The numbers were not overwhelming because they were the story. The reporter structured the story and separated the numbers in ways that were easy to read. My eyes were not numbed by the numerals.

The reader could have potentially used numbers in a different way by saying "so many out of so many were this." Sometimes that makes percentages more visible.


By Sarah Barchus

The hearing for the American soldier accused of killing 16 Afghan civilians on a shooting spree began Monday, the Cable News Network reported.

U.S. Army Staff Sgt. Robert Bales, 39, is at Joint Base Lewis-McChord in Washington state for an Article 32 hearing, which will determine if there is enough evidence to take the case to a full-court martial, the New York Times reported.

Bales is charged with six counts of premeditated murder, six counts of attempted murder and seven counts of assault, as well as illicit use of alcohol and steroids, CNN reported. In one of the worst criminal cases in decades, if Bales is convicted, he could face the death penalty, the New York Times reported.

One of the first witnesses, Cpl. David Godwin, said that he drank a few beers with Bales and another soldier while watching "Man on Fire," the night of the killings, the New York Times reported. Godwin said they drank moderately and didn't get drunk, CNN reported.

Another witness, Sgt. McLaughlin, said Bales woke him up at 2 a.m. and said that he had "shot some people up in a nearby village," CNN reported. McLaughlin said he didn't believe Bales and told him to go back to bed. Bales said he would be back at 5 a.m.

Lt. Col. Joseph Morse, the Army prosecutor, said that when Bales returned to the Army post in Kandahar Province in blood-soaked clothes, "he was lucid, coherent and responsive," the New York Times reported.

Bales was taken into custody when he reappeared at 4:30 a.m., CNN reported.

One of Bales's attorneys, John Henry Browne, said that Bales suffered from post-traumatic stress after three deployments in Iraq and four in Afghanistan, the New York Times reported.

The hearing is expected to last up to two weeks. Witnesses from Afghanistan will be testify through teleconference, CNN reported.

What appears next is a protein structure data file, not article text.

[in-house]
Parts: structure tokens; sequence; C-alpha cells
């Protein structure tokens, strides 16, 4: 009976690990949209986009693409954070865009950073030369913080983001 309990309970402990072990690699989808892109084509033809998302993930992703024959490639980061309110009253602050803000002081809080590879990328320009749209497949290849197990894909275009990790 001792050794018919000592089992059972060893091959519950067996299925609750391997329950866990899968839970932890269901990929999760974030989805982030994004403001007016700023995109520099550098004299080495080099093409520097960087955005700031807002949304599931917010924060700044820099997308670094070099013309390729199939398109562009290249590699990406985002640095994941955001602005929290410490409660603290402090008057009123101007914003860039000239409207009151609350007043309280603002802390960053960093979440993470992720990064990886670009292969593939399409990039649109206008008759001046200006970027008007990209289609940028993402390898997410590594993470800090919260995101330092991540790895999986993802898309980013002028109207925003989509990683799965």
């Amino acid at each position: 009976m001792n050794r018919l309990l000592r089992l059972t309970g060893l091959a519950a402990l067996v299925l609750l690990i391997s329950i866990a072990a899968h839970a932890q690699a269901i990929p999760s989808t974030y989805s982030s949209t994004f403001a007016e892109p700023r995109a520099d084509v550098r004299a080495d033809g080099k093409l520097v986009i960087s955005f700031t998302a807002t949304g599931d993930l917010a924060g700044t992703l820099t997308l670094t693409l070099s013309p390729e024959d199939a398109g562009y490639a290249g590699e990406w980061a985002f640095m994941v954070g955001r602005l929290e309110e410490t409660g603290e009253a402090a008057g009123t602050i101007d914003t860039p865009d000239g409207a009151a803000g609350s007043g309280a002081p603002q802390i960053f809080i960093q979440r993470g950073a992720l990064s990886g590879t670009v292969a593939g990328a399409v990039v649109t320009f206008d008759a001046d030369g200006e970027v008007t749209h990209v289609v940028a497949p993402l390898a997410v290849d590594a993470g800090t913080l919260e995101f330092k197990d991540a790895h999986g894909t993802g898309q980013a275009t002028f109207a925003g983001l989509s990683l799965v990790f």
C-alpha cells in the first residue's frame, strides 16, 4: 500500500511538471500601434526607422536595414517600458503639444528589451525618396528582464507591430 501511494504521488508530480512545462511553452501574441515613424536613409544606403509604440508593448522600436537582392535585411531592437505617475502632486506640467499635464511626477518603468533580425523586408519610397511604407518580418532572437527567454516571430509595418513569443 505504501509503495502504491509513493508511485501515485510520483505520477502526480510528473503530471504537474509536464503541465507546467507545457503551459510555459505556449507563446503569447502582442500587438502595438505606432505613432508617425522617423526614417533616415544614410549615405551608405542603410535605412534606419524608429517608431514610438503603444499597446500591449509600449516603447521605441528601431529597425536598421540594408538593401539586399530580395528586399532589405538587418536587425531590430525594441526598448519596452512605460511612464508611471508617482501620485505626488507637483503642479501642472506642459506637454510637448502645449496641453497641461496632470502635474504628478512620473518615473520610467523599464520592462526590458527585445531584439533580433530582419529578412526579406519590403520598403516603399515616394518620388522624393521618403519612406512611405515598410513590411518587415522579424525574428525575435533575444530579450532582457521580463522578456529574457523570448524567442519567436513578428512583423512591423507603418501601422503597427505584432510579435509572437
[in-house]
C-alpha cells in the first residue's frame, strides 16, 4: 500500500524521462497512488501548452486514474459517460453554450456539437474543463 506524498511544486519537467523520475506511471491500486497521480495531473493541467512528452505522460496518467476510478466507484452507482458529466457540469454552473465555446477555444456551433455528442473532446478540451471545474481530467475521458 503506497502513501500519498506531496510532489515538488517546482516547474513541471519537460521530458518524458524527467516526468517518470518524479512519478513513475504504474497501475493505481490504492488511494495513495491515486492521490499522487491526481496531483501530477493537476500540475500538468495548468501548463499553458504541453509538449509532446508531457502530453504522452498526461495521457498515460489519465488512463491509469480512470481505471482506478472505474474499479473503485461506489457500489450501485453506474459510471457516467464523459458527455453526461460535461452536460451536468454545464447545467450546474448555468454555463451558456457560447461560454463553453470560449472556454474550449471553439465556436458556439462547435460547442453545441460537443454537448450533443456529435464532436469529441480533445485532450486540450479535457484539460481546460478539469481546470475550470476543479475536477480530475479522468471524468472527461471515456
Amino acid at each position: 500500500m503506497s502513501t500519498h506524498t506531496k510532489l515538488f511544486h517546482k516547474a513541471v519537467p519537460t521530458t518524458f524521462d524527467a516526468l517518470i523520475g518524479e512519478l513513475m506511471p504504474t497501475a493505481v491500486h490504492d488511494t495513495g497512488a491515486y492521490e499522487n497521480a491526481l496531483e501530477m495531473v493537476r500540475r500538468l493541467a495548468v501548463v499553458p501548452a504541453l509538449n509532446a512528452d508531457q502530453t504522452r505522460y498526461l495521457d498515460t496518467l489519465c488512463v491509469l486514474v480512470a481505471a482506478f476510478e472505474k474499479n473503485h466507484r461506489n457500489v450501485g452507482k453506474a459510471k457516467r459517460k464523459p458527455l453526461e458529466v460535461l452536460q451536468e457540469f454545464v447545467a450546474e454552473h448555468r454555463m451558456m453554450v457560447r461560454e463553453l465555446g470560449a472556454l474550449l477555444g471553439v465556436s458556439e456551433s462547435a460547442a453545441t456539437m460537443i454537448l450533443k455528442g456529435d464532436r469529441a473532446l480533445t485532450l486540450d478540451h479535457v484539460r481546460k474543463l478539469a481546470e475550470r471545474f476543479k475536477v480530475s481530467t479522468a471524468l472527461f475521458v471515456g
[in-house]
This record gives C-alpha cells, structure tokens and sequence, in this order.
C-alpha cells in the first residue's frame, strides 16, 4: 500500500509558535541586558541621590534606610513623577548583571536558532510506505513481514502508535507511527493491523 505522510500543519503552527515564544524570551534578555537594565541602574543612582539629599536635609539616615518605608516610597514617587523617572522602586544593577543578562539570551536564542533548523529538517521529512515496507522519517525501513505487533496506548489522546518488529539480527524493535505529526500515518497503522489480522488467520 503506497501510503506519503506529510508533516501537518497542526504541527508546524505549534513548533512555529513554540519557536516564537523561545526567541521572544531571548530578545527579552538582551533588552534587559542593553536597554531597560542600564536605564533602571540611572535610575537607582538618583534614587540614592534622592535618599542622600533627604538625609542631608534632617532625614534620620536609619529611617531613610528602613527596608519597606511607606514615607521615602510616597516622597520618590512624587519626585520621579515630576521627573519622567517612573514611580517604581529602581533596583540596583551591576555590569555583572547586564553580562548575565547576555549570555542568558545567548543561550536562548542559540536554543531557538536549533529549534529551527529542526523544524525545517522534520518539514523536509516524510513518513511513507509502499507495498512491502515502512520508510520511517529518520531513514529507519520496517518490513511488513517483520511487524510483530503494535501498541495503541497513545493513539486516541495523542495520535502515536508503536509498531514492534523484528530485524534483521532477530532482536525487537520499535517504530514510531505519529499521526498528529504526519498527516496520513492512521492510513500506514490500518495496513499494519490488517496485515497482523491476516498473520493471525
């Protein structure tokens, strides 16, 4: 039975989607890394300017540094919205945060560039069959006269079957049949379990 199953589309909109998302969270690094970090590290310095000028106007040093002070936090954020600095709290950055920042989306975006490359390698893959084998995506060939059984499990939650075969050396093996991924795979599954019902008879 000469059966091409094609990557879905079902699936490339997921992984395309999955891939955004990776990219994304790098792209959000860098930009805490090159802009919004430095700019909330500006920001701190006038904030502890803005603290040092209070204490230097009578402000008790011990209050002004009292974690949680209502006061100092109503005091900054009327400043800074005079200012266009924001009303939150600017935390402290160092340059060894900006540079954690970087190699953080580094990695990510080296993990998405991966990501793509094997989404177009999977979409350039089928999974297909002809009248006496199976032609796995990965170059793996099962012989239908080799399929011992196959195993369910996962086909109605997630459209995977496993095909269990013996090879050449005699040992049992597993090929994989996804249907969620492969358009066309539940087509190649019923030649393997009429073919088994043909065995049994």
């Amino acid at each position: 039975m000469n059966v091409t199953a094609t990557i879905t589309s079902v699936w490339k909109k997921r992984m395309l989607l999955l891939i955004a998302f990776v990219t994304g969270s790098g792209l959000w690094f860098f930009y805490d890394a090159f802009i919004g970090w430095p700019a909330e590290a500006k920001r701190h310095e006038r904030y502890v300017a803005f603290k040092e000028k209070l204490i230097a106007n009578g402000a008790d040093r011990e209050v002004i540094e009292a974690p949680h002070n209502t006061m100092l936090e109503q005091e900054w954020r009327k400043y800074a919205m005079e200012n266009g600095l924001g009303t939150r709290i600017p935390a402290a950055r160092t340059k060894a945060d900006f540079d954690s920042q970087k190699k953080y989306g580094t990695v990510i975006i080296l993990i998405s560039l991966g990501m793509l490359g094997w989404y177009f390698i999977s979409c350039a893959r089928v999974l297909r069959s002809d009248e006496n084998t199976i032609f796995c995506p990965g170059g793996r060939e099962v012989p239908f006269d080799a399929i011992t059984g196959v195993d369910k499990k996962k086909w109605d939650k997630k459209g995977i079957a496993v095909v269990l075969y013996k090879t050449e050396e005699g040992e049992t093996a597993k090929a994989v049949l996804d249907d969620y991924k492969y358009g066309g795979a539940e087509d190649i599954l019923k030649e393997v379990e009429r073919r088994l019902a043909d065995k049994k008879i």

By Sarah Barchus

A St. Paul man went on trial Monday for running over a 16-year-old girl by Harding High School and then attempting to drive away in July, the Star Tribune reported.

Carlos Viveros Colorado went on trial at the Ramsey County District Court on charges of criminal vehicular homicide and criminal vehicular injury, the Pioneer Press reported.

Colorado waived his right to a jury trial and Ramsey County District Judge John Van De North will deliver the verdict, the Star Tribune reported.

Clarisse Grime was waiting with her boyfriend Eduardo Vasquez Torres, 17, for the bus after summer school on July 5th when they heard a car coming toward them, the Pioneer Press reported.

"We looked back, and my instinct was to move. I think she was just in shock or something," Torres said, the Pioneer Press reported.

Colorado jumped out of the way, but the car hit Grime. Dr. Victor Froloff of the Ramsey County medical examiner's office said Grime died at the scene from traumatic head injuries, the Star Tribune reported.

Prosecutor Elizabeth Lamin said Colorado was speeding going east on Third Street toward Hazelwood when he crossed the centerline, hit a fire hydrant and a "no parking sign", and slid down the hill where Grime and Vazquez were sitting, the Pioneer Press reported.

Colorado's attorney, Alberto Miera, said that Colorado experienced numbness in his leg and arm and tried to hit the brake, but instead hit the gas and lost control of the car, the Star Tribune reported.

Torres, who was bruised from the incident, said he went over to the SUV where Colorado was revving the engine in his attempt to flee. Torres said Colorado didn't ask if he was ok and he didn't check on Grime, the Pioneer Press reported.

Miera said Colorado told officers about the numbness but was not taken to a hospital for evaluation, the Star Tribune reported.

Torres and other witnesses including St. Paul officer Mike Tharalson said they saw Colorado walking by the SUV without problems, the Star Tribune reported.

Testimonies continue Tuesday, the Star Tribune reported.


Molestation Charges against Wayzata businessman dropped

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By Sarah Barchus

Hennepin County prosecutors dropped molestation charges against Wayzata businessman William Franklin Wanner after a child refused to testify, the Pioneer Press reported.

In Dec. 2010, a woman said she saw Wanner molest a then 10-year-old girl at the Minneapolis club pool, the Pioneer Press reported. Wanner was charged with two counts of second-degree criminal sexual conduct in Jan. 2010, the Star Tribune reported.

The girl's attorney said Friday that the girl signed an affidavit denying that she was sexually abused, the Pioneer Press reported.

Assistant Hennepin County Attorney Darren Borg said that without the girl's testimony, there is not enough evidence to convict Wanner, the Star Tribune reported.

Borg said the court could order the girl to testify, but decided it was against the best interest of the child, the Pioneer Press reported.

The appellate court said in an Oct. 2011 opinion that they supported the trial court's decision to not admit earlier interviews with the girl because the police asked her "leading and arguably combative questions," the Pioneer Press reported.

Wanner has been free on a $500,000 bail since he was charged. He said that during that time his business, Wanner Industries, almost went under. He said he is angry he had to wait for three years, the Star Tribune reported.